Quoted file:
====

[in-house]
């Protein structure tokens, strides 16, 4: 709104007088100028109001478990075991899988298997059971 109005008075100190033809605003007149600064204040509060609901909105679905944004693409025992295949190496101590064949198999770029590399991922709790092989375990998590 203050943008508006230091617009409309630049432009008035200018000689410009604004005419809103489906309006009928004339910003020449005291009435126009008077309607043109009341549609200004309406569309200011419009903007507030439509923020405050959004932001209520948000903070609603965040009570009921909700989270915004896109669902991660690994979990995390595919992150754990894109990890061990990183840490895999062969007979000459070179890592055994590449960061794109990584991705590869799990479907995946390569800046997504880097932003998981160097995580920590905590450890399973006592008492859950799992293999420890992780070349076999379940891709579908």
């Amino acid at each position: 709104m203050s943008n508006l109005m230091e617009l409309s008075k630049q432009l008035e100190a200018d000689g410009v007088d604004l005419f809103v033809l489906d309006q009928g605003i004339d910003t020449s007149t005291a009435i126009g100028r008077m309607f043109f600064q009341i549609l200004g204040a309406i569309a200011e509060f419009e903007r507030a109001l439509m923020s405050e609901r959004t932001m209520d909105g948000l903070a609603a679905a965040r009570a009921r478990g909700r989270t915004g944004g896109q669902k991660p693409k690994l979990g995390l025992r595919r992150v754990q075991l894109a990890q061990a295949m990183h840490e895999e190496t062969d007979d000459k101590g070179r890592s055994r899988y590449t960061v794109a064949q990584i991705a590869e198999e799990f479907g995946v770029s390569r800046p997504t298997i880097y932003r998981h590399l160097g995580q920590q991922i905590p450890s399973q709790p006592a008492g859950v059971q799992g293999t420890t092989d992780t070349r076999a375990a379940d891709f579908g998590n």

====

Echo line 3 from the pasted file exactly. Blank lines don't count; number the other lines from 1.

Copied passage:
């Amino acid at each position: 709104m203050s943008n508006l109005m230091e617009l409309s008075k630049q432009l008035e100190a200018d000689g410009v007088d604004l005419f809103v033809l489906d309006q009928g605003i004339d910003t020449s007149t005291a009435i126009g100028r008077m309607f043109f600064q009341i549609l200004g204040a309406i569309a200011e509060f419009e903007r507030a109001l439509m923020s405050e609901r959004t932001m209520d909105g948000l903070a609603a679905a965040r009570a009921r478990g909700r989270t915004g944004g896109q669902k991660p693409k690994l979990g995390l025992r595919r992150v754990q075991l894109a990890q061990a295949m990183h840490e895999e190496t062969d007979d000459k101590g070179r890592s055994r899988y590449t960061v794109a064949q990584i991705a590869e198999e799990f479907g995946v770029s390569r800046p997504t298997i880097y932003r998981h590399l160097g995580q920590q991922i905590p450890s399973q709790p006592a008492g859950v059971q799992g293999t420890t092989d992780t070349r076999a375990a379940d891709f579908g998590n």